On October 22, 2003, a murder/escape attempt occurred at M.S.P. Inmate Toby Viles was murdered by two offenders that worked with him in the prison's ice plant. Inmate Shannon Phillips has pled guilty of the murder. Inmate Christopher Simms was also present in the Ice Plant during the time of the murder, but has yet to stand trial. Inmate Phillips and Simms were found 4 days later in a room that the inmates had prepared for an extended stay. The room was concealed from corrections staff until they began to punch holes in peg boards that covered the walls. The two staff members who found the concealed inmates were CSI Saralyn McKenzie and COI Chad Hovis, both members of the MSP E-Squad. The offenders were planning to wait until the closure of M.S.P. to escape. They were only off by about 11 months.
The Missouri State Penitentiary was closed on Sept. 15 2004 and the new Jefferson City Correctional Center was opened.
Most of the information is from a handout titled <"History of the Jefferson City Correctional Center"> produced somewhere around 2001. There is no author noted in the handout to credit with the information, however the handout was produced by the administration of J.C.C.C..
There is also a book called "Somewhere in Time", written by former Deputy Warden Mark Schreiber, which goes into great detail regarding MSP. Mr. Schrieber spent over 30 years working at MSP and is one of the most knowledgeable individual regarding the Missouri State Penitentiary. Although he is retired from the Department of Corrections, he currently is a tour guide for the Jefferson City Convention and Visitors Bureau, and frequently conducts tours of what remains of the old prison. Tours can be booked at www.missouripentours.com.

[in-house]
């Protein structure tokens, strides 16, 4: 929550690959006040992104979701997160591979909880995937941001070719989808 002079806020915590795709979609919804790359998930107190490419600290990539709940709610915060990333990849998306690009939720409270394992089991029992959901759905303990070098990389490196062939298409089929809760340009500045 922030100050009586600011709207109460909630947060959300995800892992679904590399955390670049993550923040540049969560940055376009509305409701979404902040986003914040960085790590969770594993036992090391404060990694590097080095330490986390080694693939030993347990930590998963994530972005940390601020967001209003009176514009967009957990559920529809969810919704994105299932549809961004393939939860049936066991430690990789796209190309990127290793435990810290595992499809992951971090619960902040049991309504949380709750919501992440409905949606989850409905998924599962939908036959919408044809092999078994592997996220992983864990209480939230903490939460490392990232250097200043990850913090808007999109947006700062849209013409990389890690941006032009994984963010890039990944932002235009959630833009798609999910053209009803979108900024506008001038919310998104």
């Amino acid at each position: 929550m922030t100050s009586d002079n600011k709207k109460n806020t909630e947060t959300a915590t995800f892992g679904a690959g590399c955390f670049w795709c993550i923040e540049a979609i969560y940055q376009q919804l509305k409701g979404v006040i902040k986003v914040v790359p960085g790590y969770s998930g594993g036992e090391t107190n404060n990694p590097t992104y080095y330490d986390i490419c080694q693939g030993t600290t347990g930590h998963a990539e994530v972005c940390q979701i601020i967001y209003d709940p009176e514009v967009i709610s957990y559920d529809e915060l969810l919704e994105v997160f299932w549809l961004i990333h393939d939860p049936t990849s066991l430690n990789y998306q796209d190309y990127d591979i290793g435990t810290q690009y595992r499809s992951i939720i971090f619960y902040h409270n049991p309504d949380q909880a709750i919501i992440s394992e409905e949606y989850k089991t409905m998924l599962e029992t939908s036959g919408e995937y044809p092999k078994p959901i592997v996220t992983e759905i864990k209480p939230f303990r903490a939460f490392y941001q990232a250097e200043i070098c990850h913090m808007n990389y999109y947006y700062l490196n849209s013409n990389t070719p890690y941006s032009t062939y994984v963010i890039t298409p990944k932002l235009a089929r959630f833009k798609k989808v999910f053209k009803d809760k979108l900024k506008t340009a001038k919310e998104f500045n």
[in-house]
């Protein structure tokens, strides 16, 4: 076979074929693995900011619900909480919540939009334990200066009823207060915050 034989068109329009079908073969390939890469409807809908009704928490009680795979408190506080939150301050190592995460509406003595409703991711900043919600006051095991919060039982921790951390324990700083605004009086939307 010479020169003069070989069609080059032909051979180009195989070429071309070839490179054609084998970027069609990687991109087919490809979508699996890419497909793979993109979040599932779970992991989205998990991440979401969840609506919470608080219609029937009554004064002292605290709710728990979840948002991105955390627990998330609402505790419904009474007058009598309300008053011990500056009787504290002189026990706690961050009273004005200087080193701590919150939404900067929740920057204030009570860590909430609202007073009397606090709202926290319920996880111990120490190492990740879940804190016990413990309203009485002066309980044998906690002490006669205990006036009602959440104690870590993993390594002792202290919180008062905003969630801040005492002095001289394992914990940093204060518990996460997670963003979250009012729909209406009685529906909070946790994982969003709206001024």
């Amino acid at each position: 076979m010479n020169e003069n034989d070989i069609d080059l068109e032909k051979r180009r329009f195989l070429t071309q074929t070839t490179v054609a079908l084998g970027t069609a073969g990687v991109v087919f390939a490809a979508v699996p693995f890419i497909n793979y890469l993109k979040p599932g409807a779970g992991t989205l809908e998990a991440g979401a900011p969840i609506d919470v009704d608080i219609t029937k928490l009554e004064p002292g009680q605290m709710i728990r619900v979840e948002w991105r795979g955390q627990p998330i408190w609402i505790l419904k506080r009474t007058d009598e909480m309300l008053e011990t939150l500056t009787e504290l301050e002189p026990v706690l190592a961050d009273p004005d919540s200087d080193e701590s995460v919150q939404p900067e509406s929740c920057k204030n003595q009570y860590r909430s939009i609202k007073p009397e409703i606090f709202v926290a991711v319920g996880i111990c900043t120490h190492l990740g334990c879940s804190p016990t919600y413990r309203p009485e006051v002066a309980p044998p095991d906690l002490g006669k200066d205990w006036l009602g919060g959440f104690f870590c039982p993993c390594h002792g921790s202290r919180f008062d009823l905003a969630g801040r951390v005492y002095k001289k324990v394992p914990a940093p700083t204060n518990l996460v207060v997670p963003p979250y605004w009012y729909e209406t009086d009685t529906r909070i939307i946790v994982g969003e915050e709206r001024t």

Before April 1989 the State of Missouri's male death row was located at JCCC. Death row prisoners were held in a below-ground unit and were isolated from other prisoners. Death row prisoners did not leave their special death row facility, and all services were brought into the unit. Each death row prisoner was allowed one hour of exercise per day in a fenced area next to the death row facility. MDOC said "With restrictions on movement and limited access to programs, conditions of confinement for death row inmates mirrored those found in other states" and "As with other states using prison facilities constructed before the turn of the century, conditions at JCCC were less than favorable for both death row inmates and staff." After a legal challenge, MDOC began to use an internal death row classification system with privileges awarded by behavior, changes in medical services delivery procedures, and a "privacy room" where death row prisoners could attend religious services.
The Potosi Correctional Center
Potosi Correctional Center is a Missouri Department of Corrections prison located in unincorporated Washington County, Missouri, near Potosi. The facility currently houses 800 capital punishment, maximum security and high-risk male inmates....
(PCC) opened in 1989. In April 1989 the state transferred its 70 death row
Death row signifies the place, often a section of a prison, that houses individuals awaiting execution. The term is also used figuratively to describe the state of awaiting execution , even in places where no special facility or separate unit for condemned inmates exists.After individuals are found...
inmates from JCCC to Potosi.